5. #5
    Senior Member randyjawa's Avatar
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    The Falcon is a better bicycle, from a quality point of view and will certainly offer better ride quality.

    The Falcon looks to be built up from a generic Asian frame set, similar to this one I picked up a couple of years ago...

    Falcon_Comp_52_Drive_1.jpg Falcon_Comp_52_Full_Side_1.jpg Falcon_Comp_52_Full_Side_L_2.jpg

    Falcon_Comp_52_Decal_Tubing_1.jpg Falcon_Comp_52_Tube_HT_2.jpg
    Learn how to find, restore and maintain vintage road bicycles at... MY "TEN SPEEDS"

  6. #6
    Senior Member zukahn1's Avatar
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    Just srtait up the Falcon is a better bike while not high end it has much better frame.

  7. #7
    Senior Member Gravity Aided's Avatar
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    That Falcon looks to be a great bike . The Traveler looks like a seller on Craigslist to get funds for finessing the Falcon .

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    Thanks for all of the feedback! Can anyone suggest what aspects I need to concentrate on first to get this thing in the best condition? Are there any parts I should harvest off the Schwinn? I've posted a couple extra pictures of the bike that focus on the bars and pedal/chain/cassette.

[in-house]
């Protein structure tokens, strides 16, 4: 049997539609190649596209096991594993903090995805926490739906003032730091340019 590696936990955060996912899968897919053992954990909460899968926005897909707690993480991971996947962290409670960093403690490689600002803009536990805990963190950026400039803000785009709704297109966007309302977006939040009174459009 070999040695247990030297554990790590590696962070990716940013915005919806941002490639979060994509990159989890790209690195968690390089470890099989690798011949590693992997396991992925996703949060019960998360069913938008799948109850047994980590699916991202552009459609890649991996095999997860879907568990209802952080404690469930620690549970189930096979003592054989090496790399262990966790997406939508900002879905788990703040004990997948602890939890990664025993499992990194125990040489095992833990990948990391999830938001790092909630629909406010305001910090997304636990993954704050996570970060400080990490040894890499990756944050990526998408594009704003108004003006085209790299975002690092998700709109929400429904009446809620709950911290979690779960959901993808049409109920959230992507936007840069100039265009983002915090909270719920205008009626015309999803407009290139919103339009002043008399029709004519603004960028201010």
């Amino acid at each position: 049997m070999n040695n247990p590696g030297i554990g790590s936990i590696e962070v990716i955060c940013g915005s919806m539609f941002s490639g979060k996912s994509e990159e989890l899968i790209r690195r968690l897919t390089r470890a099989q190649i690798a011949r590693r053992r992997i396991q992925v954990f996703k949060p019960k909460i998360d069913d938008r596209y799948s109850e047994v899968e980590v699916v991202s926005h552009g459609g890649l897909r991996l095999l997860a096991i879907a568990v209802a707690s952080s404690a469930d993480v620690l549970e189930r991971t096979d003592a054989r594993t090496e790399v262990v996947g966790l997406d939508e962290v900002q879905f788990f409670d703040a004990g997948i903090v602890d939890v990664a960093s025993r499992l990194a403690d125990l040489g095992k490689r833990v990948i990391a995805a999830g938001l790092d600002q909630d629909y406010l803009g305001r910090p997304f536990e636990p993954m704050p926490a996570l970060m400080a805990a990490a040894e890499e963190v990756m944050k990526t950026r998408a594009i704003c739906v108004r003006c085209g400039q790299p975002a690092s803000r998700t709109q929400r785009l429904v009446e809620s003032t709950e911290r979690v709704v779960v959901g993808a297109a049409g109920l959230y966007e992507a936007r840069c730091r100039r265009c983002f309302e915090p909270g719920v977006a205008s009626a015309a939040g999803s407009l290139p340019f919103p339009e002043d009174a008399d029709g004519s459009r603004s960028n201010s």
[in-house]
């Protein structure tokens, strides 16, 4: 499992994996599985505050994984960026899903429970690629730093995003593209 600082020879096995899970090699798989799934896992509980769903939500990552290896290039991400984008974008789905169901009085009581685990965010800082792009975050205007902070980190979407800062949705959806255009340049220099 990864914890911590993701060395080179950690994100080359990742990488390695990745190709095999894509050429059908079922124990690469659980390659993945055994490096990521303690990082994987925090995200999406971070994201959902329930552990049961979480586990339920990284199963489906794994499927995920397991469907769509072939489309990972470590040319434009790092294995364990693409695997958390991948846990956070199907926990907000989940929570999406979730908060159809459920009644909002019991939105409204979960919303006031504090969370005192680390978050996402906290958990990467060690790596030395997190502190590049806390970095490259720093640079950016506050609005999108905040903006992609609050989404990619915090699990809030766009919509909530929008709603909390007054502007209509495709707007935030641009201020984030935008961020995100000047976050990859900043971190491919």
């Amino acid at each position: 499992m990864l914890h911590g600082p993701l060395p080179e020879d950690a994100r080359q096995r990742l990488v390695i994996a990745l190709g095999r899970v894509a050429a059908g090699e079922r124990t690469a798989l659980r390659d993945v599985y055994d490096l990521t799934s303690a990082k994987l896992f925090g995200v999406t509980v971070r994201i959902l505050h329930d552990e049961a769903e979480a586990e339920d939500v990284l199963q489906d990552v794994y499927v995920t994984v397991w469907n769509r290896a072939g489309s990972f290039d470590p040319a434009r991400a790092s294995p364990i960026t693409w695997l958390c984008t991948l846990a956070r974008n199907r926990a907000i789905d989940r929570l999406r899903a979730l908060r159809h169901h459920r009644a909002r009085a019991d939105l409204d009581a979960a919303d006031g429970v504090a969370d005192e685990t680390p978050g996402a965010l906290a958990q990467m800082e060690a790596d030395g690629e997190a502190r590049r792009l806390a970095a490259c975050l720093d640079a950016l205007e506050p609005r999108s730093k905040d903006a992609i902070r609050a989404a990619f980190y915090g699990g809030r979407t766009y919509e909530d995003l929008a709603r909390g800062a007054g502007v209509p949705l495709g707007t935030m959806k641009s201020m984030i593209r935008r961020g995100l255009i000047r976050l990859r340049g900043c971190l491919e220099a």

bike.jpg

    bike2.jpg

    Also, I'm still fairly new at this, can someone explain some of the aspects (such as frame) that make the Falcon better? I don't doubt that it is better, just curious as to why.

    @wrk101 - I'm in a new city now, with clean streets and lots of bike paths. Won't be having a problem anymore. Thanks for the advice though.

  9. #9
    Senior Member Gravity Aided's Avatar
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    Suntour AR Derailleurs may be nice for the future, if you run across some bike you want to fix up and sell . Shifters too are okay. But this was a bike as a unit that was not outstanding and the Falcon is lighter and 501 steel is a better ride . 4130 is a step up from "gaspipe" quality . These frames are okay, but having ridden both , the falcon is nicer. Quality is much better on the Falcon